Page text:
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Category: Case Studies
Date 10-feb-1997
Case Title The Step Phenomenon in the Recovery of Vision with Spinal Manipulation: A Report on Two 13-Yr-Olds
Author Stephens D, D.C.; Gorman F, M.B.B.S., D.O.; Bilton D, D.C.
Main Condition/ Disease  Visual Disturbance
Source Journal of Manipulative and Physiological Therapeutics; Volume 20, No9, 628-33; (Nov/Dec 1997)
Abstract The paper sets out to discuss immediate “step phenomenon” improvements to vision following spinal manipulation. Spinal manipulation was associated with recovery of normal vision over seven treatment sessions. A vascular hypothesis is mentioned which might explain the events.
Summary This is case study of two girls aged 13, one with “headaches, blurred vision, motion sickness and peripheral pains and aches”. She had “concentric narrowing of the visual fields” and her “suboccipital joints were tender to palpation.” The other patient “complained of headaches, dizziness, blurred vision and peripheral pains and aches but no motion sickness”. She also had suboccipital pain and decreased range of motion of the cervical spine. Treatment of these patients consisted of chiropractic manipulation to the lumbar, thoracic and “rotary and lateral flexion thrusts to the cervical spine”. After several sessions (7) and 4 weeks of treatment “the vision had returned to normal in both patients” along with cessation of headaches, dizziness and a greatly reduced motion sickness. The improvements occurred immediately after spinal manipulation. I find this a common theme in upper cervical chiropractic adjustments and suggest that it was the c-spine adjustments which initiated the improvements in vision and the other symptoms. B.J. Palmer’s Hole-in-One theory was a result of immediate changes to patient symptoms following upper cervical manipulation. The authors discuss “there is no accepted medical diagnosis that encompasses the fact that this condition [visual disturbances] almost invariably responds favourably to chiropractic manipulation” although their doctor did refer them for chiropractic treatment. The authors suggest that the origin of the condition may in fact be from cerebral dysfunction rather than in the visual system and discuss “a vasospastic influence in the cerebral vasculature [blood vessels]” and that this “cerebral vasospasm may be related to some aspect of spinal derangement.” As always more research is recommended.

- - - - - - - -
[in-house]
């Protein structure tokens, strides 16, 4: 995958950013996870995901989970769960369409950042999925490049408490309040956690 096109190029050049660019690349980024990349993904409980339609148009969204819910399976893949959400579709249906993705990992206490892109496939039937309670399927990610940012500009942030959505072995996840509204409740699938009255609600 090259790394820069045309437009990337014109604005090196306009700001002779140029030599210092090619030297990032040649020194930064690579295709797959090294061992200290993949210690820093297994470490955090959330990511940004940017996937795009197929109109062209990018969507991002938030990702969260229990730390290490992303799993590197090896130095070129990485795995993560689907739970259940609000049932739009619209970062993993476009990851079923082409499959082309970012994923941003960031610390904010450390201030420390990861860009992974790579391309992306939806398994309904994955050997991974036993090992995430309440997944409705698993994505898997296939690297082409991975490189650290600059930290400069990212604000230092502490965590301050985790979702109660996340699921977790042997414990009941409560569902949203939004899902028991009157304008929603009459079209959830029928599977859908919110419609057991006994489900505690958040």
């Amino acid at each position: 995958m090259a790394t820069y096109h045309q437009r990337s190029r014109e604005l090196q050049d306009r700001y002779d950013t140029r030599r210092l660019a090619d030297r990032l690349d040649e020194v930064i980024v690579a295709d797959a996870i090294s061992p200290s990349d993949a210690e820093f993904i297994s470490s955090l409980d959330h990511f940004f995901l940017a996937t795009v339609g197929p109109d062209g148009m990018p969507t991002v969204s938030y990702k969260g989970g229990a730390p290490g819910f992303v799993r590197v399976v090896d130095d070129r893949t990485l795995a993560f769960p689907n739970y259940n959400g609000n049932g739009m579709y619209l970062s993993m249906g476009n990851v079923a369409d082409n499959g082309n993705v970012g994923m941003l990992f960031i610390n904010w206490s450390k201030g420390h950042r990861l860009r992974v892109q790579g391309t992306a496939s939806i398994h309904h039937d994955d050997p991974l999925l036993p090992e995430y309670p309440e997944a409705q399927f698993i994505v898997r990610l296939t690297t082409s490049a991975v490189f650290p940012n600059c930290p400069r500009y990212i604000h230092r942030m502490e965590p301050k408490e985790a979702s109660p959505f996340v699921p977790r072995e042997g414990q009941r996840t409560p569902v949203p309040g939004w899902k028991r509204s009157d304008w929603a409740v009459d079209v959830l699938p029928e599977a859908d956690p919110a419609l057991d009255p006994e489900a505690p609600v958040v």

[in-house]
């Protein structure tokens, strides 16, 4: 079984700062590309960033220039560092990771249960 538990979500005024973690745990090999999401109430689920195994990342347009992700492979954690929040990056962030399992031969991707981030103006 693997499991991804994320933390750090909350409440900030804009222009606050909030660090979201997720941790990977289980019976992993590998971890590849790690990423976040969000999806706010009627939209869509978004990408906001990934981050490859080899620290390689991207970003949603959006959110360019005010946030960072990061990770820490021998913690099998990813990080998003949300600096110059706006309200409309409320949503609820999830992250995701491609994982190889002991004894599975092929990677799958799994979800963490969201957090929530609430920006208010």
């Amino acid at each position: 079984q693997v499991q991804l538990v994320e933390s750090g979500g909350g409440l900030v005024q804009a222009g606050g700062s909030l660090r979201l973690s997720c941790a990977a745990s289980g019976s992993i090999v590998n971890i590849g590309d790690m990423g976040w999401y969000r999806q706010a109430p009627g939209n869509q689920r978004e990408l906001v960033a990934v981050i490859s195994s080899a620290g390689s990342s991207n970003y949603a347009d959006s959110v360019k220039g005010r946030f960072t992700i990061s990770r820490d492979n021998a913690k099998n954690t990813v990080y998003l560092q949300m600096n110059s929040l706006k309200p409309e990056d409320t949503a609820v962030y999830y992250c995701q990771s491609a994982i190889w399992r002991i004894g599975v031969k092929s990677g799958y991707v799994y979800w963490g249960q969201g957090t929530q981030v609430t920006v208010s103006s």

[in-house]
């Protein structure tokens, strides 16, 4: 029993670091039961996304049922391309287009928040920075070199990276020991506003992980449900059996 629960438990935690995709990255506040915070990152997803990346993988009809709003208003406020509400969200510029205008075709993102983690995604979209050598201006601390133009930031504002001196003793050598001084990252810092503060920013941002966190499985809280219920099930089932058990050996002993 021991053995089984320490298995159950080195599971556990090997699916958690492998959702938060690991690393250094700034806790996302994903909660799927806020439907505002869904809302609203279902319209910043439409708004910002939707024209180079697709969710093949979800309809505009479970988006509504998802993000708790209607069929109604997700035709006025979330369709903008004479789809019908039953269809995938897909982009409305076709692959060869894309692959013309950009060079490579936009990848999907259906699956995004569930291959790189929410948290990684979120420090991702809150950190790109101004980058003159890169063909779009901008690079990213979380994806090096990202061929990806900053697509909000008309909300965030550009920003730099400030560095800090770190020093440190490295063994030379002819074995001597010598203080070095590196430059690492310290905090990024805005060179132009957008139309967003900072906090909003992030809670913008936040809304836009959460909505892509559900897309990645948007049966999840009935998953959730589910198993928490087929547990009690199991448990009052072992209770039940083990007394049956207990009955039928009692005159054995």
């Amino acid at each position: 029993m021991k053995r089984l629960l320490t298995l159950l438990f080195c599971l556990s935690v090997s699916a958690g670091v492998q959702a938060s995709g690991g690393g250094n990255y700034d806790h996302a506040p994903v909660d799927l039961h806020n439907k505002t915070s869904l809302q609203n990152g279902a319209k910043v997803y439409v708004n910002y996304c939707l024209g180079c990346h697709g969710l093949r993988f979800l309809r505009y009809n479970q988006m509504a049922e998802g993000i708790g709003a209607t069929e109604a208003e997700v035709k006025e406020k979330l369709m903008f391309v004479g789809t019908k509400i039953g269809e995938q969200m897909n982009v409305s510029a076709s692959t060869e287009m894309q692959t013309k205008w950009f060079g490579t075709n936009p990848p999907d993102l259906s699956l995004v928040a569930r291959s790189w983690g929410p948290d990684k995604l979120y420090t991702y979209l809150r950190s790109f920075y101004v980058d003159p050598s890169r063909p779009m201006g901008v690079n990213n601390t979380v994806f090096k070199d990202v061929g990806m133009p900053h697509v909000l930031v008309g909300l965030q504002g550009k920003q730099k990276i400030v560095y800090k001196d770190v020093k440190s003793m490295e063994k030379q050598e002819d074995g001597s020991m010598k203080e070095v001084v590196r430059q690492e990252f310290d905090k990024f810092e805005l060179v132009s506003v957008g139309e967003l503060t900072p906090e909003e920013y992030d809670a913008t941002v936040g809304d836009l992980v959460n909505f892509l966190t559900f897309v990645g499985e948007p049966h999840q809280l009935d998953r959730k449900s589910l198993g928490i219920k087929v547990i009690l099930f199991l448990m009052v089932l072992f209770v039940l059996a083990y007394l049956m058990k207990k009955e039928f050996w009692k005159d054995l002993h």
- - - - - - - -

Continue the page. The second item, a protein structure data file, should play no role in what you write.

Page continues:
Keywords Vision, chiropractic maniuplation, cervical spine, dizziness

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